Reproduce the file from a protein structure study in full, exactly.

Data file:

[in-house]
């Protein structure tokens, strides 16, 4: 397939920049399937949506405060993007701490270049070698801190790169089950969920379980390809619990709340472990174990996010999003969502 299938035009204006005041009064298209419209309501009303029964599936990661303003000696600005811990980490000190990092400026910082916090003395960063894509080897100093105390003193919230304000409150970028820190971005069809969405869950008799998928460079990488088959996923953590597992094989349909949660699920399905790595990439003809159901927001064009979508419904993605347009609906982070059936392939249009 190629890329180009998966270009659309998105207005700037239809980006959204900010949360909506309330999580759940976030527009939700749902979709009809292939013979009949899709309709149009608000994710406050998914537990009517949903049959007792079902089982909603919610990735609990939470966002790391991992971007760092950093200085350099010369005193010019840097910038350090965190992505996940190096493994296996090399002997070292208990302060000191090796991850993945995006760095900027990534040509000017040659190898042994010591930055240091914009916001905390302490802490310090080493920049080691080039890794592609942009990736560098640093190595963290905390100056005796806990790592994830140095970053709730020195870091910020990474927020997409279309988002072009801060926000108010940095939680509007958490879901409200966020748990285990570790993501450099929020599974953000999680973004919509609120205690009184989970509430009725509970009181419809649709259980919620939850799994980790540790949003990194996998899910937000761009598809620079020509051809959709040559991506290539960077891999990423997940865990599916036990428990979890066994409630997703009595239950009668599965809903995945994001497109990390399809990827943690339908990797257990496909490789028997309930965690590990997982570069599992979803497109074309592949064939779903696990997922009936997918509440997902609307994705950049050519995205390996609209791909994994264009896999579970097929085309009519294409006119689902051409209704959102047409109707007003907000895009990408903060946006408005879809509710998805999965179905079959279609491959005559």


[in-house]
């Protein structure tokens, strides 16, 4: 397939920049399937949506405060993007701490270049070698801190790169089950969920379980390809619990709340472990174990996010999003969502 299938035009204006005041009064298209419209309501009303029964599936990661303003000696600005811990980490000190990092400026910082916090003395960063894509080897100093105390003193919230304000409150970028820190971005069809969405869950008799998928460079990488088959996923953590597992094989349909949660699920399905790595990439003809159901927001064009979508419904993605347009609906982070059936392939249009 190629890329180009998966270009659309998105207005700037239809980006959204900010949360909506309330999580759940976030527009939700749902979709009809292939013979009949899709309709149009608000994710406050998914537990009517949903049959007792079902089982909603919610990735609990939470966002790391991992971007760092950093200085350099010369005193010019840097910038350090965190992505996940190096493994296996090399002997070292208990302060000191090796991850993945995006760095900027990534040509000017040659190898042994010591930055240091914009916001905390302490802490310090080493920049080691080039890794592609942009990736560098640093190595963290905390100056005796806990790592994830140095970053709730020195870091910020990474927020997409279309988002072009801060926000108010940095939680509007958490879901409200966020748990285990570790993501450099929020599974953000999680973004919509609120205690009184989970509430009725509970009181419809649709259980919620939850799994980790540790949003990194996998899910937000761009598809620079020509051809959709040559991506290539960077891999990423997940865990599916036990428990979890066994409630997703009595239950009668599965809903995945994001497109990390399809990827943690339908990797257990496909490789028997309930965690590990997982570069599992979803497109074309592949064939779903696990997922009936997918509440997902609307994705950049050519995205390996609209791909994994264009896999579970097929085309009519294409006119689902051409209704959102047409109707007003907000895009990408903060946006408005879809509710998805999965179905079959279609491959005559």